Key points

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Here are the key points for students who are working through the syllabus:

  1. Sinking

  2. Rooting

  3. Pyramid

  4. One-pointedness

  5. Tension

  6. Composure

  7. Grace

  8. Initiative

  9. Fear

  10. Practice


If you do not sink your body weight down into the ground, your tai chi will not work. You will be top-heavy, flighty and weak.
Sinking is accomplished by relaxing mentally and physically. Your mind needs to feel downwards, without tension, without pushing. Become heavy.
Pay particular attention to shoulders, elbows, sternum, lower back, hips and the backs of the knees. Loosen the joints and let tension leave your body.
To sink properly you need to be exceptionally soft, loose and relaxed. No matter how relaxed you imagine yourself to be, think softer...


Without a stable foundation, nothing you do will have any significant effect. If your opponent is aggressive enough, they will snatch your balance away and your strength with it. Sink.
Having sunk, you should possess root. Do not throw your root away by stepping unnecessarily or by shuffling your feet in anticipation.
Eventually, you must maintain root whilst moving your legs rapidly. But first you need to stay fairly static. Step reluctantly and cautiously. Like 'eyes-closed walking' exercise?
Lose your root and you lose your power.


(i) Lower body

The lower body is the strong part, not the shoulders and the arms. No matter how strong you perceive yourself to be, a slap, strike, seize or cavity press can rob you of your strength instantly.
Pain takes the attention immediately. Drop into your lower body. Make sure that all movement is initiated by the lower limbs, hips, buttocks and waist.

(ii) Striking

When you strike someone, do not resort to using your arms. What has changed? Nothing. Channel your power through the entirety of your structure.


Your eventual aim is whole-body movement (neigong). This is not so easy. It is necessary to bring your attention to the moment, to what you are doing. You cannot afford to be thinking about anything.
Be here. Right now. When your actions are grounded in the immediate event, you can channel your body, mind, emotions into each single action.
If your one movement contains everything you have, it will be very powerful. Sparing yourself robs you of power.
One-pointedness is life affirming. Your very existence can be felt through the expression of your movement. This action is everything you are.


Tension is your biggest enemy. No student in the class is free of tension - physical, psychological and emotional. And the more tense you are, the less you understand.
Do not trust your own ability to gauge tension. That would be be like an alcoholic telling you when they've had enough to drink. Unless you relax, you cannot use your body weight successfully.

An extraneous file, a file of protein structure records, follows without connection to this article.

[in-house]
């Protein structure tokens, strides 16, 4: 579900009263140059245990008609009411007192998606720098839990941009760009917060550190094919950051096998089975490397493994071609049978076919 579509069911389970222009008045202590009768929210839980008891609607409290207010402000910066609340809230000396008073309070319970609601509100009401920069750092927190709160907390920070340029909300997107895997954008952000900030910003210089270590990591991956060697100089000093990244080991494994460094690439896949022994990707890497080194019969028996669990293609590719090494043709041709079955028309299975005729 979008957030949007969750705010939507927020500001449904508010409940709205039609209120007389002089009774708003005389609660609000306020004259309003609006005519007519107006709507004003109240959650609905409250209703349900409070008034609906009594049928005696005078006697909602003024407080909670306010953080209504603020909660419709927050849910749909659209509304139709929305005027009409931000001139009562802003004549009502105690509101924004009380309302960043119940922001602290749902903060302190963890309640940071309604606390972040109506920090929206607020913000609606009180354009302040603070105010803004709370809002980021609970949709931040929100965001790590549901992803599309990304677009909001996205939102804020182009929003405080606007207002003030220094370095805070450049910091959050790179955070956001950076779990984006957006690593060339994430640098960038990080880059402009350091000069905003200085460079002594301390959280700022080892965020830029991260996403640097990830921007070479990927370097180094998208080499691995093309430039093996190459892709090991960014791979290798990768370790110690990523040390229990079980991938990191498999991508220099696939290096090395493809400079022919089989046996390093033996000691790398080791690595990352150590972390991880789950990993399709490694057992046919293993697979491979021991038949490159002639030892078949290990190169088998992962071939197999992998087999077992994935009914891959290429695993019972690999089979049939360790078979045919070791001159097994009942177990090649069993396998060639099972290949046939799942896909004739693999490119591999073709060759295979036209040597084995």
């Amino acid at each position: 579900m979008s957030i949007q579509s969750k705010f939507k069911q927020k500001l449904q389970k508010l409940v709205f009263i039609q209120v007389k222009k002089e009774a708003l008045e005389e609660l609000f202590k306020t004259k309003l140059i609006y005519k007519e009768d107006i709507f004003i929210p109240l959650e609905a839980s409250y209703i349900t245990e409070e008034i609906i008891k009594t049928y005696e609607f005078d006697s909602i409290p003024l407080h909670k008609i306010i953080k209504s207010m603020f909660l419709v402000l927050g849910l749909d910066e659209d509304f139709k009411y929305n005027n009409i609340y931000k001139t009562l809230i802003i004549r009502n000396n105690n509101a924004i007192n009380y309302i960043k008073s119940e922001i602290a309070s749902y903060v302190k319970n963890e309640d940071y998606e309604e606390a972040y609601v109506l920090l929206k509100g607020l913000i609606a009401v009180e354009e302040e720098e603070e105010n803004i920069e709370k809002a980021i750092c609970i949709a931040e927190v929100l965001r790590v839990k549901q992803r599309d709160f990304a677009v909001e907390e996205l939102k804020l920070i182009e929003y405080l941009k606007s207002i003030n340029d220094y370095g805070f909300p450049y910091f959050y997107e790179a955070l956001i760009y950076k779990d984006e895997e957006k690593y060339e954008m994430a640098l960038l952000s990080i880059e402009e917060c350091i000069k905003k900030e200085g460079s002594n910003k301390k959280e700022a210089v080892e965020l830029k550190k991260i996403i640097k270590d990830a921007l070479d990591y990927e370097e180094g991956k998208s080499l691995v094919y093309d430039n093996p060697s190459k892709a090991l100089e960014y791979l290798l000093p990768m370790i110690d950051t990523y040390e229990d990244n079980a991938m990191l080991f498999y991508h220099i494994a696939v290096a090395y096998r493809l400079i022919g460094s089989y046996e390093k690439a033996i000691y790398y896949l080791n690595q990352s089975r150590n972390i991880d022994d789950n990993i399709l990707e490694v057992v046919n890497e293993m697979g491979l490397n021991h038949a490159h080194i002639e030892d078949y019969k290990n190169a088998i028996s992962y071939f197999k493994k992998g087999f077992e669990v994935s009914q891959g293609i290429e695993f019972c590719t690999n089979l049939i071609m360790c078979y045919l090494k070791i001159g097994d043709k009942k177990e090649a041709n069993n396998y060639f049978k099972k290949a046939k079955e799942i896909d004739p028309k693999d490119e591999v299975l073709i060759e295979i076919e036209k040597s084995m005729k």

Body weight is your greatest ally. You need to work with gravity, not against it. Every single thing you do in life can be gentler, softer, smoother. Consider this.


Without composure you cannot act. A calm, still mind enables you to fall without pain, move without impediment and see opportunities as they arise. Any form of emotional excitement ruins everything.
Upset - whether anger or crying - makes you weak. It dumps unhealthy chemicals into your body and narrows your perception. You need clarity. You need presence.


Sifu Waller is the most graceful member of the whole school. He accomplishes martial skill without any recourse to tension or forcing.
If you have any doubts about his combat skills, you have clearly not been on the receiving end of much.
Direct transmission shows you just how soft, smooth, flowing and calm Sifu Waller's tai chi really is. There is no obstacle.
Grace is found in the effortless application of the tai chi principles, the yielding, the ease, the control. Yet, there is nothing in Sifu Waller's practice that you cannot possess.
It is not a question of strength. You need to have faith in the tai chi, and apply it precisely as indicated by Sifu Waller.


Learn to take the initiative. If the attacker is using momentum, use that to put them on the floor. If the attacker is being forceful, lead their mind elsewhere.
Pain is not something we seek to use frivolously. The pain applied through striking or chin na is very strong and totally absorbs the attention. This is real pain, not discomfort.
We use pain in order to take the initiative. Once you have asserted and succeeded, cease the application of pain.


If your only thought is to evade and compromise the attacker, you will not experience any fear at all. Fear arises from thinking about pain, and about consequence.
It has no value in combat, and will only served to make you hesitant and half-hearted in your application of the tai chi.

In Zen practice, we don't ignore confusion when it appears; we actually welcome it. When confusion arises in our practice, it means that we have discovered something new. The feeling of confusion is an indication that we are trying to understand something. So welcoming confusion is actually an expression of wisdom.

(Les Kaye)


Unless you practice the qigong, form and partner work regularly, you will not get the skills. Habit is the outcome of familiarity. Repetition forms memories and memories produce habits.


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Page created 18 April 1995
Last updated 16 June 2023